China to grant US$3 million Covid relief to Vietnam: Wang Yi
China has become Vietnam’s largest trading partner for 12 consecutive years.
China will grant CNY20 million (US$3 million) and 500,000 vaccine doses to Vietnam, lifting the total Beijing-committed vaccines for Vietnam to 6.2 million, according to the Vietnamese Ministry of Foreign Affairs.
|Vietnamese Foreign Minister Bui Thanh Son (R) and Chinese FM Wang Yi in Zhejiang, China on Dec 2. Photo: VNA|
The commitment was released at a talk on Dec 2 between Vietnamese Foreign Minister Bui Thanh Son and Chinese FM Wang Yi in Zhejiang during the Vietnamese top diplomat’s three-day visit to China.
In the pandemic fight over the past two years, China’s localities bordering Vietnam have donated the country vaccines and medical supplies worth millions of dollars.
With regard to vaccine donations, Vietnam has received dozens of millions of doses from different countries with the US being the largest donor, supplying 20.5 million doses thus far, not to mention about $30 million it has pledged to support Vietnam’s anti-pandemic mission.
At the meeting, the two top diplomats discussed measures to solve maritime disputes that require the rule-based approach and on the basis of the UN Convention on the Law of the Sea (UNCLOS) 1982. At the same time, they agreed to speed up the negotiations of the Code of Conduct (COC) for the South China Sea.
They also gave attention to economic ties in which China continues to be Vietnam’s biggest trade partner.
To balance trade, Bui Thanh Son requested China to facilitate the import of Vietnam’s products, especially farm produce.
In turn, Wang Yi said China would open its doors to Vietnam’s farm produce and encourage Chinese competent firms to invest in hi-tech projects in Vietnam.
In the first 10 months of this year, the two-way trade reached $133.65 billion, exceeding the 2020 values, with Vietnam suffering a trade surplus, according to the General Department of Vietnam Customs.
Meanwhile, Chinese customs said the two-way trade hit $186,5 billion, up 25% on-year between January and October. It is expected to exceed $200 billion in 2021.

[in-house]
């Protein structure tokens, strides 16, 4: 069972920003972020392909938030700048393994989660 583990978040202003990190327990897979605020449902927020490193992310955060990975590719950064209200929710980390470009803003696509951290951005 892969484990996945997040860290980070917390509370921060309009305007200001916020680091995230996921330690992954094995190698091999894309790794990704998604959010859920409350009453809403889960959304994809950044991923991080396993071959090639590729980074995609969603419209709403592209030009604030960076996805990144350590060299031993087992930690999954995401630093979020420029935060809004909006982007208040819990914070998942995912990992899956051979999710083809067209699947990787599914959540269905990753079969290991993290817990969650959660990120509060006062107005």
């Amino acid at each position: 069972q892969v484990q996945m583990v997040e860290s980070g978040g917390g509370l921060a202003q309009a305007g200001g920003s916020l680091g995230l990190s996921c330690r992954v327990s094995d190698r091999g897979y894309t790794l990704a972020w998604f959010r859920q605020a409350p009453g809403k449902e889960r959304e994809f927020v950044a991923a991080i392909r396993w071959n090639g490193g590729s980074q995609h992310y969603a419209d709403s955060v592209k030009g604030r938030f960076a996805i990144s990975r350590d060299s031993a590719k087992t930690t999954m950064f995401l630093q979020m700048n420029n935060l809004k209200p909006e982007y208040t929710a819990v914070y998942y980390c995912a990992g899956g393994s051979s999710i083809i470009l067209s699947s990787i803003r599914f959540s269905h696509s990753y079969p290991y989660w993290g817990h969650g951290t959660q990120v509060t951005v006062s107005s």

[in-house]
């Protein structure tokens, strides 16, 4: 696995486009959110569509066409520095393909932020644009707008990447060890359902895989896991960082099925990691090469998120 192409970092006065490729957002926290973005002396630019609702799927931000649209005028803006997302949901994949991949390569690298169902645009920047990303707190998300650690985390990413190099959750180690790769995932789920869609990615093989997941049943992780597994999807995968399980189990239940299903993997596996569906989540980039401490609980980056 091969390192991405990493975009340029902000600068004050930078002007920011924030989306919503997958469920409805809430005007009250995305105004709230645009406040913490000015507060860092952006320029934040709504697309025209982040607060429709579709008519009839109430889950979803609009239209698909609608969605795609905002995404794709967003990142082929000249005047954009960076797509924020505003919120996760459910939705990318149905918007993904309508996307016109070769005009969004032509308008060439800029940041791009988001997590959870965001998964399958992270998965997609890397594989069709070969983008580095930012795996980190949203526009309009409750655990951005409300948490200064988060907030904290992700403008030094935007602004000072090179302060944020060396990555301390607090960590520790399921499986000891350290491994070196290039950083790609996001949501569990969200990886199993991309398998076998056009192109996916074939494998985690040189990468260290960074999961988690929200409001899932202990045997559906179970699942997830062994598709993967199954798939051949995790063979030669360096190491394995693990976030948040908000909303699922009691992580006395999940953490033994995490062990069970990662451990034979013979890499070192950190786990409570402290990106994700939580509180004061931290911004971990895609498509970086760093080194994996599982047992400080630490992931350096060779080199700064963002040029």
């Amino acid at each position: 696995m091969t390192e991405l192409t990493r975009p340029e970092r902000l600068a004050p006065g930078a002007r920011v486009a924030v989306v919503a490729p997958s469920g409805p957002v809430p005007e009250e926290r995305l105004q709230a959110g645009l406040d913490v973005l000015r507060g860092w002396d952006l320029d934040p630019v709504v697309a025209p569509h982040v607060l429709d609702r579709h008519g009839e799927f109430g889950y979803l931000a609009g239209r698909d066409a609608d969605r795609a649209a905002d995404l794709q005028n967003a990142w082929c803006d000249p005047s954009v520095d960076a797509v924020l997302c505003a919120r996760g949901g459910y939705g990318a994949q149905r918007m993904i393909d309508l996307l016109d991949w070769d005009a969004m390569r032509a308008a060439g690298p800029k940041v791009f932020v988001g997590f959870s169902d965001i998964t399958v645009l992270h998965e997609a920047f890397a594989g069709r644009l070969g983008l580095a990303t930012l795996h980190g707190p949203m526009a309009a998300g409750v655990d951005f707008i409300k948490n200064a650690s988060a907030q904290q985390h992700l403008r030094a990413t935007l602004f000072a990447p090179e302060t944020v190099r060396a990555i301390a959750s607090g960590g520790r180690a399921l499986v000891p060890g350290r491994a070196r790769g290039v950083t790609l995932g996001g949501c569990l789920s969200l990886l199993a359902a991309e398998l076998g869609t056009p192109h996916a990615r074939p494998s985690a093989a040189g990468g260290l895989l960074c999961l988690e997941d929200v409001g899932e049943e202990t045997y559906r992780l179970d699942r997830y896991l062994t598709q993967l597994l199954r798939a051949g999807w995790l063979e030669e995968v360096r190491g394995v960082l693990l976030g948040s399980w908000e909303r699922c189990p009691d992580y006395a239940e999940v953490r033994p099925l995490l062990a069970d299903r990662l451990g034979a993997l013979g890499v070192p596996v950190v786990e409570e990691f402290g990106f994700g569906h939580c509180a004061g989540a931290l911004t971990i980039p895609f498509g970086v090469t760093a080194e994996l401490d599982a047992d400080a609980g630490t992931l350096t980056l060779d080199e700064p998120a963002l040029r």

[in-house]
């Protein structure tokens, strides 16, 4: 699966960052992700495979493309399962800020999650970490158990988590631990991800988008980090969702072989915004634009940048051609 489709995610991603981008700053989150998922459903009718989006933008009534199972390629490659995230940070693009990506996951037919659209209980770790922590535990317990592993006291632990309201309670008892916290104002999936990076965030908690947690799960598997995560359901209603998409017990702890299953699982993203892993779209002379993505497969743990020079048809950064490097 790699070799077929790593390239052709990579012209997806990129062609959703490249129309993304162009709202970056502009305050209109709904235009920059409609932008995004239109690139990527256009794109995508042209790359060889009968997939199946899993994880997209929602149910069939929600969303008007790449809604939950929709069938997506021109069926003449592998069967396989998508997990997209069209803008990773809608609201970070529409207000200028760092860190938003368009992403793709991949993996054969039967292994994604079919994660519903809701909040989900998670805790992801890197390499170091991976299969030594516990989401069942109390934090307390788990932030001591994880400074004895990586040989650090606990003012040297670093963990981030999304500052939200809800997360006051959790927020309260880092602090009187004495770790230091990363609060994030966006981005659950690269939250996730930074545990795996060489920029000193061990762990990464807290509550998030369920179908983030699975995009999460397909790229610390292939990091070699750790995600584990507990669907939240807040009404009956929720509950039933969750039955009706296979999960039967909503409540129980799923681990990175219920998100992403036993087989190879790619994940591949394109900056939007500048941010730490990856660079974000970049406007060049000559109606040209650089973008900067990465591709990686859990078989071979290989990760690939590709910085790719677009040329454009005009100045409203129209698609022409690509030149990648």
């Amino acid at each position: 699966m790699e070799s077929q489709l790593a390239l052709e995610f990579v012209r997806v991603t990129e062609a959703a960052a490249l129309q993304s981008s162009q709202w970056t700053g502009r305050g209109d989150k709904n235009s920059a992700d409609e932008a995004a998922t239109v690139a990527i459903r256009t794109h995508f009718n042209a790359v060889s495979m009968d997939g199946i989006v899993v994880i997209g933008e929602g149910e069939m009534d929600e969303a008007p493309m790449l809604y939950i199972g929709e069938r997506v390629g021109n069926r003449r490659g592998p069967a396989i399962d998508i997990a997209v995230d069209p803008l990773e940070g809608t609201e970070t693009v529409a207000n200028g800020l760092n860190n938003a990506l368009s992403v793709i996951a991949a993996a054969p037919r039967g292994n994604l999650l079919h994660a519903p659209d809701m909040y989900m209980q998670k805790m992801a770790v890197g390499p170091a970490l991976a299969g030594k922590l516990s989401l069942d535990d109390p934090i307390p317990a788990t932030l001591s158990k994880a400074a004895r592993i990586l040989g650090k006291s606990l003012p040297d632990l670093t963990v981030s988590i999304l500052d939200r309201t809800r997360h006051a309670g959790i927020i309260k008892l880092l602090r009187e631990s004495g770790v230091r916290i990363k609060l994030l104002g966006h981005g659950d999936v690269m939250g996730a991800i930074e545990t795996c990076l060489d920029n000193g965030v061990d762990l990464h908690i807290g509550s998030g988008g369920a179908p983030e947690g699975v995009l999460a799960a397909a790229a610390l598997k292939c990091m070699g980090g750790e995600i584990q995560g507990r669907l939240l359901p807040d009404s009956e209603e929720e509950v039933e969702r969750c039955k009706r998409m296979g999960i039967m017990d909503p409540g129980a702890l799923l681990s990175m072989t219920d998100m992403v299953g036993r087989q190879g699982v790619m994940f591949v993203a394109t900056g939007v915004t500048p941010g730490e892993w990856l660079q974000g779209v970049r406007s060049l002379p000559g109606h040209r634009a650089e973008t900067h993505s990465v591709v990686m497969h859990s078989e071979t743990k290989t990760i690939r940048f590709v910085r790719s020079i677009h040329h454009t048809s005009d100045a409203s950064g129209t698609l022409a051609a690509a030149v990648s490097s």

Looking back the bilateral economic ties, Vietnam’s trade deficit with China has grown rapidly since 2001.
From $211 million in 2001, the deficit grew to $10.01 billion in 2008, and soared to $35.2 billion in 2020, up 3.74% on-year, according to Vietnam’s Ministry of Industry and Trade.
Vietnam has become China’s sixth-largest exporter and 11th largest importer, while China has become Vietnam’s largest trading partner for 12 years in a row.
Many of Vietnam’s key export industries, such as textiles, garments, and footwear, still heavily depend on inputs imported from China. Vietnam also relies on China for capital goods, which includes machinery, equipment, vehicles, and tools used to make finished goods.
Vietnam’s heavy dependence on Chinese intermediate and capital goods creates vulnerabilities in its entire production chain, according to Bich T. Tran, PhD scholar at the University of Antwerp.
|Vietnam, China trade (Unit: billion dollars). Source: Tradingeconomics.com|
Sharing about the visit, Vietnamese Ambassador to China Pham Sao Mai said this is the fourth bilateral meeting (both in-person and virtually) between the two FMs in a year.
Bui Thanh Son’s visit to China is aimed to boost the political trust between the two countries and two communist parties, to effectively implement bilateral agreements and consensus reached at the 13th joint meeting held during Wang Yi’s visit to Hanoi in September 2021, and to exchange talks on the further cooperation for the next year, the ambassador noted.
According to the Vietnamese ambassador, there remain shortcomings in the Vietnam-China relationship, such as Vietnam’s widened trade deficit; difficult access of Vietnamese goods to the Chinese market; troublesome customs clearance of Vietnamese goods at the border gates; low-quality Chinese investment projects in Vietnam; maritime disputes, among others.
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